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Meet the artists from the December 2017 issue

How five masterful makers integrate CNC and CAD technology into their woodworking.

In the December 2017 issue of Popular Woodworking magazine, the article, Digital Artistry gives the readers a peek at what five professional woodworkers are doing with digital tools in their shops. Each has an extensive traditional woodworking background and many years of experience before they added digital tools like CAD software and CNC machines to their workflow. All five of us are friends and meet regularly as a group to exchange ideas and techniques as we explore this new digital world.

For the print article, I thought it would be interesting for readers to hear each woodworker introduced themselves, say something about their backgrounds, their work and how they got started using digital tools. To do this, I sent out a survey to each member of the group with a series of questions.

With the space limitations in print publishing, only a few quotes from each questionnaire made it into the final article. With so much interesting information collected, I thought Popular Woodworking’s readers would like to hear more about each woodworker’s world. So, in this series of posts on Digital Artistry, I’ll share each woodworker’s survey answers with our online readers. To start off each post in the series, I’m including a short video interview with each artist.

This first post is about Curtis Erpelding and his work. Rather than answer the survey, Curtis took the process a step farther and revealed even more. The questionnaire became a jumping off point from which to write about his woodworking world, his history, his shop and how he’s integrated CAD and CNCs into his creative process and his work.

So, here is Curtis in his own words…

Curtis Erpelding

My woodworking history

I’ve been a self-employed furniture maker since 1977. My initial interest was in furniture design, not so much in woodworking per se. Over time, like most woodworkers, I found the nature of the material seductive and it actually became more feasible to market my work as “fine woodworking” rather than as “fine furniture design”. The distinction may seem trivial but it determined the course of my career to a great extent. People in general, find the nature of wood appealing. As a material, it’s warm, attractive, variable in figure and pattern and it’s loaded with positive associations – nature, trees, memories of fathers and grandfathers who had shops and tools.  It was easier in many ways to connect with customers through the actual material than through the manipulation (design) of that material.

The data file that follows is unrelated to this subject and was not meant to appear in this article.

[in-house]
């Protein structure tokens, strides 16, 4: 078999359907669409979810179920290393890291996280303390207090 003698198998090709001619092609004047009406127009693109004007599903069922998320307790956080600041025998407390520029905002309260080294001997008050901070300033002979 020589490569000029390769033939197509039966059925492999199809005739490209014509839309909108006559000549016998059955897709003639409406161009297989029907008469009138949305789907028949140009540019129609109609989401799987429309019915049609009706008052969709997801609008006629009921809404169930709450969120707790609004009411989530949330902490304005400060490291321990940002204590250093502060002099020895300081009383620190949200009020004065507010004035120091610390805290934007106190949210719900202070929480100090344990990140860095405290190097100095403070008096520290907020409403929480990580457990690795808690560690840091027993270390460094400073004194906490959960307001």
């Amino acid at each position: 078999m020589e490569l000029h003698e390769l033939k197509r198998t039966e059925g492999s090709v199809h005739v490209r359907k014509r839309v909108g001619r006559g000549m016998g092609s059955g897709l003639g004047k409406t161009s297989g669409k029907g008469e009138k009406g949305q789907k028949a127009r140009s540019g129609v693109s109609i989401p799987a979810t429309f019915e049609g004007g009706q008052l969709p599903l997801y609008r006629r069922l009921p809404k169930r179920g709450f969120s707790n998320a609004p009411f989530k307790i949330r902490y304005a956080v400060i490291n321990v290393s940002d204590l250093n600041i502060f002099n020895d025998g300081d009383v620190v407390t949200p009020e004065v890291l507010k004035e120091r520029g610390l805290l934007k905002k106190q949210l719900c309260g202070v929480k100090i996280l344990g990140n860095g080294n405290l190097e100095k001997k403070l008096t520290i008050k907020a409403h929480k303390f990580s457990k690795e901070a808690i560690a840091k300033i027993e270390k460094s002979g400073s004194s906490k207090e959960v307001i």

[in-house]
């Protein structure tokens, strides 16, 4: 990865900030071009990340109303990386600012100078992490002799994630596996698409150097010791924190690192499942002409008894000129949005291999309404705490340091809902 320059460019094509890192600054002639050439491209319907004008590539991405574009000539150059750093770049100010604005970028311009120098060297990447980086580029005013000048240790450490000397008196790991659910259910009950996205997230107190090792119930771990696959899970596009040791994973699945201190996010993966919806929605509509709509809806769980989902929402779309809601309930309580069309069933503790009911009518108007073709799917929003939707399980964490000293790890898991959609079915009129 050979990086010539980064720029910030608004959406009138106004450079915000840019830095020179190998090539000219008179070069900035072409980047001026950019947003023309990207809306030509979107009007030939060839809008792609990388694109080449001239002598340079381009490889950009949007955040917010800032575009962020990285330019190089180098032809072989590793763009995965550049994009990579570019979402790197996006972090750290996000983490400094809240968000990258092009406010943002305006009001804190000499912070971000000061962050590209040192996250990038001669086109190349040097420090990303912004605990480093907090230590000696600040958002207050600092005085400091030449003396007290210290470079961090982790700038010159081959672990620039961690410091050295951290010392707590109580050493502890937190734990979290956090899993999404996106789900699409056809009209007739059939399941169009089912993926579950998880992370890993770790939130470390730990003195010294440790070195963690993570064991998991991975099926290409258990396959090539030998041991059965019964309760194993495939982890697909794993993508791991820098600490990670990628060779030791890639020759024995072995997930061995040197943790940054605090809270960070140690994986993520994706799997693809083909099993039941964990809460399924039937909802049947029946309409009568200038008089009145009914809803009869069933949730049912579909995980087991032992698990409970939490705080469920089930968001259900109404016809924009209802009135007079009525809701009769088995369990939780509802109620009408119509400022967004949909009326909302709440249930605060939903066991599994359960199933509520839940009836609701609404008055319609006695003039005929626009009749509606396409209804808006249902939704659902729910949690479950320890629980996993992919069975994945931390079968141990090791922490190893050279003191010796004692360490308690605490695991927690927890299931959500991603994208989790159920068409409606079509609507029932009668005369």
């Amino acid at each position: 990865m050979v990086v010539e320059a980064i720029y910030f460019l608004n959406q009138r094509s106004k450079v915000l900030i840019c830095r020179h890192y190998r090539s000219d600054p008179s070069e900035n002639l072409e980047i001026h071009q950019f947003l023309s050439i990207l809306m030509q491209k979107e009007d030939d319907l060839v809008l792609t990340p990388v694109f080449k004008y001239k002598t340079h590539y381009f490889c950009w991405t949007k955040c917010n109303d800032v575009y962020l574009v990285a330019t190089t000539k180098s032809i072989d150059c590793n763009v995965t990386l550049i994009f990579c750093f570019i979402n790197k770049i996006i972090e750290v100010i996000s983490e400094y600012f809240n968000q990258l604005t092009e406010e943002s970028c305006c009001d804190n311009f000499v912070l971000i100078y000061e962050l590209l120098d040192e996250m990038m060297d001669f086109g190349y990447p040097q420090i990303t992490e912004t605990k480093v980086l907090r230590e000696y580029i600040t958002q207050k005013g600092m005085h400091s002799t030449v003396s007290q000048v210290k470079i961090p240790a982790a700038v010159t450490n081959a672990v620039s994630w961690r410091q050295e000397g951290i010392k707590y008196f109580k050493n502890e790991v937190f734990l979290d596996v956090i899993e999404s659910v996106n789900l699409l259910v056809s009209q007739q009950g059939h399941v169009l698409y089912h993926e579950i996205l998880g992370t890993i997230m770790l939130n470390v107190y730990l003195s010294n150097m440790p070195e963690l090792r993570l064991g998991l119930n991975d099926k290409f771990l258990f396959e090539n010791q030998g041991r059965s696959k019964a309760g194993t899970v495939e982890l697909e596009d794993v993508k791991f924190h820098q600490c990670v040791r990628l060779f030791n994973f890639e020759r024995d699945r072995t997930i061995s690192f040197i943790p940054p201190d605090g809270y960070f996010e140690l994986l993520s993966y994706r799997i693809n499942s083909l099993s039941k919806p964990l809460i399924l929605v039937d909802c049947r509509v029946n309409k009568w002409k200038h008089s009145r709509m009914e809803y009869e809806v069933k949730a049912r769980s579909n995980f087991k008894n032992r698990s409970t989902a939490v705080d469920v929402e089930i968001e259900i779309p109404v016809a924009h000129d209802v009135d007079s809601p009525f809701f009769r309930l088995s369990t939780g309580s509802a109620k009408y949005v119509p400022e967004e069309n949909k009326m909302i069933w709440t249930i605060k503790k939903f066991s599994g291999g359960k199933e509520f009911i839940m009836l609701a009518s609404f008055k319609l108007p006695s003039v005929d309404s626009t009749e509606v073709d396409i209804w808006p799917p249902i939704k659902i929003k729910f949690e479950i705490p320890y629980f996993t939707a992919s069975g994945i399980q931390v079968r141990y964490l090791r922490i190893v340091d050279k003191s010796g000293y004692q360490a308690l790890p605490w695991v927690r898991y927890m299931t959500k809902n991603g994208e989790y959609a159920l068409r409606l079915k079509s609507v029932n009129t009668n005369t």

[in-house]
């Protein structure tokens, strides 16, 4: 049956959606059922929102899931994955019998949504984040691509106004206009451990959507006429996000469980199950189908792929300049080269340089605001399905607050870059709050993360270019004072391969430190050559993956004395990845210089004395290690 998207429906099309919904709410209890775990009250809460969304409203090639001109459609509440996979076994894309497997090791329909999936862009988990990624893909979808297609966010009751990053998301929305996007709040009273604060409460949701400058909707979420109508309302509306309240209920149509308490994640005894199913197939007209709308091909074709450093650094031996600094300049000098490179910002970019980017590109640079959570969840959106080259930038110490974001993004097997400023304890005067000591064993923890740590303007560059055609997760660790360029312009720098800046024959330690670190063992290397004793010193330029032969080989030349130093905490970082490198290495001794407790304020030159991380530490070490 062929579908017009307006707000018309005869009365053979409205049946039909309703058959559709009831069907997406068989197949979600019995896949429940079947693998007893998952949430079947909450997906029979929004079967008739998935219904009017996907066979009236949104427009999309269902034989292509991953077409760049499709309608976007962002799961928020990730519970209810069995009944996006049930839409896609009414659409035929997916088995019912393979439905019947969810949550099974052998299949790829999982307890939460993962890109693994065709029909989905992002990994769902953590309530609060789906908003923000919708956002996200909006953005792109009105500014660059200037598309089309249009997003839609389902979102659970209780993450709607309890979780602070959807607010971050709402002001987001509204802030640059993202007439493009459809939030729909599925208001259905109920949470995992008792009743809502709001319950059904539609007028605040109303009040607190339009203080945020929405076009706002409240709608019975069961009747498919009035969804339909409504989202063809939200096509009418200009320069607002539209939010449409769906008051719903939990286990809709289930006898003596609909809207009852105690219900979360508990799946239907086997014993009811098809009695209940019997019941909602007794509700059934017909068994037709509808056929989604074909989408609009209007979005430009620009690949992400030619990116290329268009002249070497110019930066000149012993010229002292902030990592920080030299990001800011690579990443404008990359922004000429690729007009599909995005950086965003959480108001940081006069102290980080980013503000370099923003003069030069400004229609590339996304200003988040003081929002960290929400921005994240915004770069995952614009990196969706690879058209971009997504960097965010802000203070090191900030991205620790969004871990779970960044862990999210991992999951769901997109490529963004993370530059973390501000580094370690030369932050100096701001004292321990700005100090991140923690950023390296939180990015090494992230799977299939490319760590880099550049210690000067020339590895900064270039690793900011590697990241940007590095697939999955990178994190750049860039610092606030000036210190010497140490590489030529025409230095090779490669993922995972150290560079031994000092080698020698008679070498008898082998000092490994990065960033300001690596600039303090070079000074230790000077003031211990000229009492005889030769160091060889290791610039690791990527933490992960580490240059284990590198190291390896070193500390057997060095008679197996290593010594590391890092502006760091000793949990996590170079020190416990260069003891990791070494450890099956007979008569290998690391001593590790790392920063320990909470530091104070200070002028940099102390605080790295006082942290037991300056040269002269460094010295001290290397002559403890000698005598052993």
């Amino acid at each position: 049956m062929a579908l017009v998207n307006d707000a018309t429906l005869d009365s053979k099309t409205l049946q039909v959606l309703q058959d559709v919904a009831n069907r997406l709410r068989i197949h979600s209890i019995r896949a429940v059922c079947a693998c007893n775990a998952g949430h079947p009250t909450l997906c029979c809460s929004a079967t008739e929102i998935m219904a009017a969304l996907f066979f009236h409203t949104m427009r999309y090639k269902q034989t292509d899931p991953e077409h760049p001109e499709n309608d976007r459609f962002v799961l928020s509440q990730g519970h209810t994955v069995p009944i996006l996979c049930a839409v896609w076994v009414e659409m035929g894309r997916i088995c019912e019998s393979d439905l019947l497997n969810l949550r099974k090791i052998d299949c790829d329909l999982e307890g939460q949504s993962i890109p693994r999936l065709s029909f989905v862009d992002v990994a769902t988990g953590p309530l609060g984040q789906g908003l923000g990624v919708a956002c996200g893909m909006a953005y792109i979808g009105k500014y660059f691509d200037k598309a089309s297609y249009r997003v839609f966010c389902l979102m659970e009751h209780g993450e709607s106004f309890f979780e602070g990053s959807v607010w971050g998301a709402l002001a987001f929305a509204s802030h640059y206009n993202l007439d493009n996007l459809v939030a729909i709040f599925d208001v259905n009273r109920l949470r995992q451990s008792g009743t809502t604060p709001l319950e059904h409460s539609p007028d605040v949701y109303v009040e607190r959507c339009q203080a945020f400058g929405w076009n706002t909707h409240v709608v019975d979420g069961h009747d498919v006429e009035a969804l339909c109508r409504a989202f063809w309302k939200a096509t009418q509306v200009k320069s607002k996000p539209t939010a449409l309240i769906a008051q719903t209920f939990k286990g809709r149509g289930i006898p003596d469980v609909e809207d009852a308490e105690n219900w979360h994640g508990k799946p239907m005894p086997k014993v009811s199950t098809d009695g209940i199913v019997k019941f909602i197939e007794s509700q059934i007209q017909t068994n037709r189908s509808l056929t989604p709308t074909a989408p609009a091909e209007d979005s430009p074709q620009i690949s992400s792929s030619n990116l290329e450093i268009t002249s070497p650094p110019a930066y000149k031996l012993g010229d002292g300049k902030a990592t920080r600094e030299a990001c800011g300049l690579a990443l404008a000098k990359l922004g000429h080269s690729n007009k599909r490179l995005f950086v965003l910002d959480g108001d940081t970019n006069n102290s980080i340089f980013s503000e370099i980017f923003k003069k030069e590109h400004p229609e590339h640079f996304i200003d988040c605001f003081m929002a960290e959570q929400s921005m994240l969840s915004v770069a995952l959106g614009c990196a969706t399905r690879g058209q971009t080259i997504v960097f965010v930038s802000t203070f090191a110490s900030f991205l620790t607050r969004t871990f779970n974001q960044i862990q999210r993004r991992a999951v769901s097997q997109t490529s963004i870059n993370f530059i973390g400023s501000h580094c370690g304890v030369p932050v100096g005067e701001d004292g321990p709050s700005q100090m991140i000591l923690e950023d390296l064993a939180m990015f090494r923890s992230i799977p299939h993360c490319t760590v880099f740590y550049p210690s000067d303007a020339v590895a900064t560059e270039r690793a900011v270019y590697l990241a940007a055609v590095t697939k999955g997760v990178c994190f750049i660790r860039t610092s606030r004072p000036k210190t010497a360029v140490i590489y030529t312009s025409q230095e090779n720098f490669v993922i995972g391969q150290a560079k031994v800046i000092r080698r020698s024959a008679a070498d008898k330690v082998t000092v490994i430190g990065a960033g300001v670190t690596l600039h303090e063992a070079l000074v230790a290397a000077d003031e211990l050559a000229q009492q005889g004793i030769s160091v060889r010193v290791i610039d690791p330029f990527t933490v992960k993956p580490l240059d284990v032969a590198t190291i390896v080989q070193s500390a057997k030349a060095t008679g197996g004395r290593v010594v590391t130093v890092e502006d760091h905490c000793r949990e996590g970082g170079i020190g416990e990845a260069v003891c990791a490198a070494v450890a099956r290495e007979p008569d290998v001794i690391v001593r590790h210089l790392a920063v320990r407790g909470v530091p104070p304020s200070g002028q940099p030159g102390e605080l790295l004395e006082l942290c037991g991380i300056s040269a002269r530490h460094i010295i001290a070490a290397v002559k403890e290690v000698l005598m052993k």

As a result, my marketing focus moved away from products defined by design to products defined by material and craftsmanship.  Much of the work I’ve done over the years has been one of a kind commissions. That’s not to say I gave up on the idea of a more design-focused approach. Early on in 1980, I received a grant from the National Endowment for the Arts to develop furniture prototypes designed for mass production. One of these designs was a stacking chair which I’ve produced in small production runs since the early 1980’s.  Even these, however, were built with the “fine woodworking” market in mind, using furniture grade hardwood for bent laminations and leather upholstered seats.

I work out of a 1200 square foot shop on my property. Originally it was a two car garage that I expanded and remodeled to create a finishing room, an assembly area and, on a second floor, an office and storage area. My equipment is modest both in scale and quality. Probably the most commercial machine I have is a 24-inch wide belt sander I bought used and runs on a 3-phase converter. The scale of the individual pieces I’ve made rarely been very large. I’ve been able to get by with machines that would be familiar in most hobbyists’ shops.